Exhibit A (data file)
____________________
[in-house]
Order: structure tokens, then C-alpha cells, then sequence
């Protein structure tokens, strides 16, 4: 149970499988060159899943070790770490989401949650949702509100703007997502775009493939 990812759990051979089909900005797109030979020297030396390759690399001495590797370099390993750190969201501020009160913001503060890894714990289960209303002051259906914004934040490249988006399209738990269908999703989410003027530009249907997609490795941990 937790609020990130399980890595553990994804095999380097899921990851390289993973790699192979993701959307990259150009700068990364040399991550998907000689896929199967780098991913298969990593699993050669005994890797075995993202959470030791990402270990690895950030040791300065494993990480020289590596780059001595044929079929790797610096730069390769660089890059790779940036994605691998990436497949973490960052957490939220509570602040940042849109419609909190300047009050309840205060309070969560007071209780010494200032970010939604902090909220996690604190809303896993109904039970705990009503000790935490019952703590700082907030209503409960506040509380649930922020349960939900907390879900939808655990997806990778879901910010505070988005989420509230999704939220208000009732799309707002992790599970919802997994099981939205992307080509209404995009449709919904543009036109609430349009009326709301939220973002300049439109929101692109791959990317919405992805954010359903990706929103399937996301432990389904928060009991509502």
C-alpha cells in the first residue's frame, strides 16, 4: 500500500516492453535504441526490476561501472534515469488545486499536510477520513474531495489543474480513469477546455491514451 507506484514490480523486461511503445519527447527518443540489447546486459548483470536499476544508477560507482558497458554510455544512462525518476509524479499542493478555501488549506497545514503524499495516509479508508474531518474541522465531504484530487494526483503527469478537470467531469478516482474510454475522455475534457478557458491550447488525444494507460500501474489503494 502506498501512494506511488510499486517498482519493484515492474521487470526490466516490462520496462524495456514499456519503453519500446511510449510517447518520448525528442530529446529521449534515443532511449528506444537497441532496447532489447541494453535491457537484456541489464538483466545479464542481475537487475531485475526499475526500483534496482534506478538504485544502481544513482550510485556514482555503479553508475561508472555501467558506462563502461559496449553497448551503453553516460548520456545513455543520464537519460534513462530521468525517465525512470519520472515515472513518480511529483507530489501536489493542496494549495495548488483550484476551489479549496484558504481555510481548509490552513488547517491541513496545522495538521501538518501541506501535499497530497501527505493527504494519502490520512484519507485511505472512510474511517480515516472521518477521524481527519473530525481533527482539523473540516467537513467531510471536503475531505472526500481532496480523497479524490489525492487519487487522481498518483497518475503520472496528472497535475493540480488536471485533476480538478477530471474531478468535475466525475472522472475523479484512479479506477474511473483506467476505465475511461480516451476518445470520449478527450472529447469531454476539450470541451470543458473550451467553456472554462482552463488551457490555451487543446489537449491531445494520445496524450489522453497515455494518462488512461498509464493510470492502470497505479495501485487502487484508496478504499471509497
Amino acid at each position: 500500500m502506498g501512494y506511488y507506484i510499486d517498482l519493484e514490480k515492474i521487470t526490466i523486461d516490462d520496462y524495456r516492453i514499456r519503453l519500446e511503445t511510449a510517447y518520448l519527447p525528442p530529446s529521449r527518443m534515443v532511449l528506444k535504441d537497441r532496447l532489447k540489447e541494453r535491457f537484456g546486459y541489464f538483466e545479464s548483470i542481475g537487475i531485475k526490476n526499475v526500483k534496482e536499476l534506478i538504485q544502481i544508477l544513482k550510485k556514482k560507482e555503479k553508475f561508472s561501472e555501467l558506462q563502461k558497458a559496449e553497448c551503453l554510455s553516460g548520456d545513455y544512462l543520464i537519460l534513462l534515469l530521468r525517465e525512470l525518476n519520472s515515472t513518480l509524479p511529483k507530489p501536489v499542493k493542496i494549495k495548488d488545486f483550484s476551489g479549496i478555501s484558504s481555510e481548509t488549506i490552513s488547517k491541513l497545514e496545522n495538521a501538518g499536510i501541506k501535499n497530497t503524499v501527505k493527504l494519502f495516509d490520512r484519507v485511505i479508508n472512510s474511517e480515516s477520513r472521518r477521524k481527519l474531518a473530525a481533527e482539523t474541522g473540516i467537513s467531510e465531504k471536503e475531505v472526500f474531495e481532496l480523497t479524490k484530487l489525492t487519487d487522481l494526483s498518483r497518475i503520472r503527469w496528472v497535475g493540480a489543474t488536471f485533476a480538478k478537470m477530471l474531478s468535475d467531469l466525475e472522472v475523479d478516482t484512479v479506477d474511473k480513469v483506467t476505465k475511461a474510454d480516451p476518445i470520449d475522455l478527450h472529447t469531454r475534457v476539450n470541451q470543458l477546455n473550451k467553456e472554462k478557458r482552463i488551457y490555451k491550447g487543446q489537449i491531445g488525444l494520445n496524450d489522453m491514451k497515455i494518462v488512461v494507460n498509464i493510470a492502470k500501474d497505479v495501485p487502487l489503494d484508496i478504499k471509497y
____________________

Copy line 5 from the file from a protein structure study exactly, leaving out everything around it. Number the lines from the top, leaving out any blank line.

Amino acid at each position: 500500500m502506498g501512494y506511488y507506484i510499486d517498482l519493484e514490480k515492474i521487470t526490466i523486461d516490462d520496462y524495456r516492453i514499456r519503453l519500446e511503445t511510449a510517447y518520448l519527447p525528442p530529446s529521449r527518443m534515443v532511449l528506444k535504441d537497441r532496447l532489447k540489447e541494453r535491457f537484456g546486459y541489464f538483466e545479464s548483470i542481475g537487475i531485475k526490476n526499475v526500483k534496482e536499476l534506478i538504485q544502481i544508477l544513482k550510485k556514482k560507482e555503479k553508475f561508472s561501472e555501467l558506462q563502461k558497458a559496449e553497448c551503453l554510455s553516460g548520456d545513455y544512462l543520464i537519460l534513462l534515469l530521468r525517465e525512470l525518476n519520472s515515472t513518480l509524479p511529483k507530489p501536489v499542493k493542496i494549495k495548488d488545486f483550484s476551489g479549496i478555501s484558504s481555510e481548509t488549506i490552513s488547517k491541513l497545514e496545522n495538521a501538518g499536510i501541506k501535499n497530497t503524499v501527505k493527504l494519502f495516509d490520512r484519507v485511505i479508508n472512510s474511517e480515516s477520513r472521518r477521524k481527519l474531518a473530525a481533527e482539523t474541522g473540516i467537513s467531510e465531504k471536503e475531505v472526500f474531495e481532496l480523497t479524490k484530487l489525492t487519487d487522481l494526483s498518483r497518475i503520472r503527469w496528472v497535475g493540480a489543474t488536471f485533476a480538478k478537470m477530471l474531478s468535475d467531469l466525475e472522472v475523479d478516482t484512479v479506477d474511473k480513469v483506467t476505465k475511461a474510454d480516451p476518445i470520449d475522455l478527450h472529447t469531454r475534457v476539450n470541451q470543458l477546455n473550451k467553456e472554462k478557458r482552463i488551457y490555451k491550447g487543446q489537449i491531445g488525444l494520445n496524450d489522453m491514451k497515455i494518462v488512461v494507460n498509464i493510470a492502470k500501474d497505479v495501485p487502487l489503494d484508496i478504499k471509497y